You can use an existing database server instead of Local DB, but depending on your version of Visual Studio and your type of database, all of the data tools in Visual Studio might not be supported.
If the tools are not available for your database, you may need to perform some of the database-specific steps within the management suite for your database.
In some cases, you may wish to start over from a known set of data every time the project is deployed.
In other cases, you may not want to alter the existing data in any way.
Based on your requirements, you can decide whether you need a post-deployment script or what you need to include in the script.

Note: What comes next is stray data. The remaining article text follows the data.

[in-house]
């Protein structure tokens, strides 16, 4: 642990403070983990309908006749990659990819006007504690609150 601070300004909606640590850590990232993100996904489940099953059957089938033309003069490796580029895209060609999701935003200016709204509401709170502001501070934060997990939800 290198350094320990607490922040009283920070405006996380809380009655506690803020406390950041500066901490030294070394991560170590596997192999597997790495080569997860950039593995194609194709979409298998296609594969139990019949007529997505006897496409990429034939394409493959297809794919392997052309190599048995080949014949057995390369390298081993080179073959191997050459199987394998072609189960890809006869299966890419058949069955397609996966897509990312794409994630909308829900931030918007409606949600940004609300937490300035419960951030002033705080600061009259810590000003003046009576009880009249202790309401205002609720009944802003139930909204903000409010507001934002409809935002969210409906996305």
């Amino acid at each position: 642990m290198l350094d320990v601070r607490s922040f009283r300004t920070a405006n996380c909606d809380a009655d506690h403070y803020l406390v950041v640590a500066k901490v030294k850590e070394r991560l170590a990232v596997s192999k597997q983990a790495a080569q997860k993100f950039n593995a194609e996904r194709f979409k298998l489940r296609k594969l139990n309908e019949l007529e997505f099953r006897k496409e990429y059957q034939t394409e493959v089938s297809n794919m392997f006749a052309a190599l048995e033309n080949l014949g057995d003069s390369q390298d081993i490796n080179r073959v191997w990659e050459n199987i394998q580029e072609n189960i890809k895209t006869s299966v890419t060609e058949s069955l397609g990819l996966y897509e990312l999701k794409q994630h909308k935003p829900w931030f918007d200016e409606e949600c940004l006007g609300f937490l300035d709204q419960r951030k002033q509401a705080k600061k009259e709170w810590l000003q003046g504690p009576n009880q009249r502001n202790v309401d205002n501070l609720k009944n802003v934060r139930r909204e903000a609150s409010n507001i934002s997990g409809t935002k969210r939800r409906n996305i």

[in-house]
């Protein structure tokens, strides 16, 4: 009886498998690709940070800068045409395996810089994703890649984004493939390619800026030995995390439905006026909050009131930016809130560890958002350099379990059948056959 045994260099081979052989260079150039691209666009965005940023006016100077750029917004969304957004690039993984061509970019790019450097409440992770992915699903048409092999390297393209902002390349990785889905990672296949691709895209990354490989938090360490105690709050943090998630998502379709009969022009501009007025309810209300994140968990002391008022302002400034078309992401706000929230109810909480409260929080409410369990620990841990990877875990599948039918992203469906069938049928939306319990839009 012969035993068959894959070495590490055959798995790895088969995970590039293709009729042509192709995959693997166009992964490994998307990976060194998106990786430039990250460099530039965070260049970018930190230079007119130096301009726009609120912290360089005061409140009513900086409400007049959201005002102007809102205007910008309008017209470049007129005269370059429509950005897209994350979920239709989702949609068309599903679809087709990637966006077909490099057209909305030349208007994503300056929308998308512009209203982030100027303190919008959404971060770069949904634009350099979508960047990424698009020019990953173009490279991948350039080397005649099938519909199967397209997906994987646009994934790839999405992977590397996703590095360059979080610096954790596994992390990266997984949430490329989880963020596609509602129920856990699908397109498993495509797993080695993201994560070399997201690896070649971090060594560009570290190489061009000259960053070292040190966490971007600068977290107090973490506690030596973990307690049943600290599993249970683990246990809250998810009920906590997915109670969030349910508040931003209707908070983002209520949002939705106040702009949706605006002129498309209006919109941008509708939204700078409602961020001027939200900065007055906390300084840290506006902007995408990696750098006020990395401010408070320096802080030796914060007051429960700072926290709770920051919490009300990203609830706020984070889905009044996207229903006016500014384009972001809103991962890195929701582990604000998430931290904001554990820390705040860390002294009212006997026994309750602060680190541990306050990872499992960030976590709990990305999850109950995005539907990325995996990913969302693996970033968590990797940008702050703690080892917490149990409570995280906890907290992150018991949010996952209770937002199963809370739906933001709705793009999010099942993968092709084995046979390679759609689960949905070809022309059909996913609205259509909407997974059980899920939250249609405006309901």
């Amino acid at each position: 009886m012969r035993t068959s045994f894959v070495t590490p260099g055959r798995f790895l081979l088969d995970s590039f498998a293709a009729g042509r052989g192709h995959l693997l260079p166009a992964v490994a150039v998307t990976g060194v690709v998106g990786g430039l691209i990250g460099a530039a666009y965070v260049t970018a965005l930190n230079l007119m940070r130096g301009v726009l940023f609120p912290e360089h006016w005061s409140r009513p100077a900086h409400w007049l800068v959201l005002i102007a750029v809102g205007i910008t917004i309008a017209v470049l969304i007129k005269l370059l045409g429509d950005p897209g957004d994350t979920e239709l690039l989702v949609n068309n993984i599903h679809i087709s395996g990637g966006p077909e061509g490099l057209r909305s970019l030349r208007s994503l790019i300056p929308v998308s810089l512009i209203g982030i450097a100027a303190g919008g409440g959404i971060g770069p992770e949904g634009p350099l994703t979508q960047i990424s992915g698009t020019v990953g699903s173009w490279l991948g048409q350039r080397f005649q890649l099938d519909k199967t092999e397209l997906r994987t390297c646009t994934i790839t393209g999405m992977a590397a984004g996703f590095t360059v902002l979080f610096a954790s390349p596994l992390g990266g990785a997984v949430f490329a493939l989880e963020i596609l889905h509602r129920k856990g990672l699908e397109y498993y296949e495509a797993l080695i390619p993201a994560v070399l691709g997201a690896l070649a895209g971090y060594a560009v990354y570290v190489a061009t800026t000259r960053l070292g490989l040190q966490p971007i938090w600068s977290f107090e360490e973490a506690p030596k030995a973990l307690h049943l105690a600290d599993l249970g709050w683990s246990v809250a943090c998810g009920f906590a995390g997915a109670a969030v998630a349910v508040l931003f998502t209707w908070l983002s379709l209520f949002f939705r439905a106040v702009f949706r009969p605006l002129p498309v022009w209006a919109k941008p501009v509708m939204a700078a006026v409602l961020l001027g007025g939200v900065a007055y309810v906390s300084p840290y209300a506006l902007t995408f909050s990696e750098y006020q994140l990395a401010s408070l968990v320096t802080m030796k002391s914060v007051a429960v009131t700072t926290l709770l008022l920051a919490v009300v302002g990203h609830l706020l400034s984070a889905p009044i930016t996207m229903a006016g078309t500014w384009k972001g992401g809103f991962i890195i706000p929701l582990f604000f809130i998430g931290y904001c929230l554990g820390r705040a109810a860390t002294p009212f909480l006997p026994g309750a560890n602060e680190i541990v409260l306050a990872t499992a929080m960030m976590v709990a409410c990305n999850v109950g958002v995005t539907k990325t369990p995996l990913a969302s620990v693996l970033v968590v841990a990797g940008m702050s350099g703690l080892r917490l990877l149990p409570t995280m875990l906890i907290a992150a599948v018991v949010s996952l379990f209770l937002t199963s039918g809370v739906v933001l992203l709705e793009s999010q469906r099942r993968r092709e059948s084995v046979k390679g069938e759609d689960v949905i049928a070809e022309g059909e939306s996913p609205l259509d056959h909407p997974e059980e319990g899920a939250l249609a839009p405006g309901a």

In the last part of the series, you will deploy the site and database to Azure.To see that the new database has been created, open SQL Server Object Explorer and look for the name of the project in the correct local database server (in this case (localdb)\Projects V12).To see that the tables are populated with data, right-click a table, and select View Data. Your database is now set up and populated with data.In Visual Studio, click the Start button (or F5) to build and deploy your database project.Check the Output tab to verify that the build and deployment succeeded.This part of the series focuses on creating a database and populating it with data.This series was written with contributions from Tom Dykstra and Rick Anderson. NET Scaffolding, you can create a web application that provides an interface to an existing database.This tutorial series shows you how to automatically generate code that enables users to display, edit, create, and delete data that resides in a database table.If you have a problem with the database tools in your version of Visual Studio, make sure you have installed the latest version of the database tools.For information about updating or installing the database tools, see Microsoft SQL Server Data Tools. You will deploy this database to Azure later in this tutorial, so you'll need to set Azure SQL Database as the target platform for the project.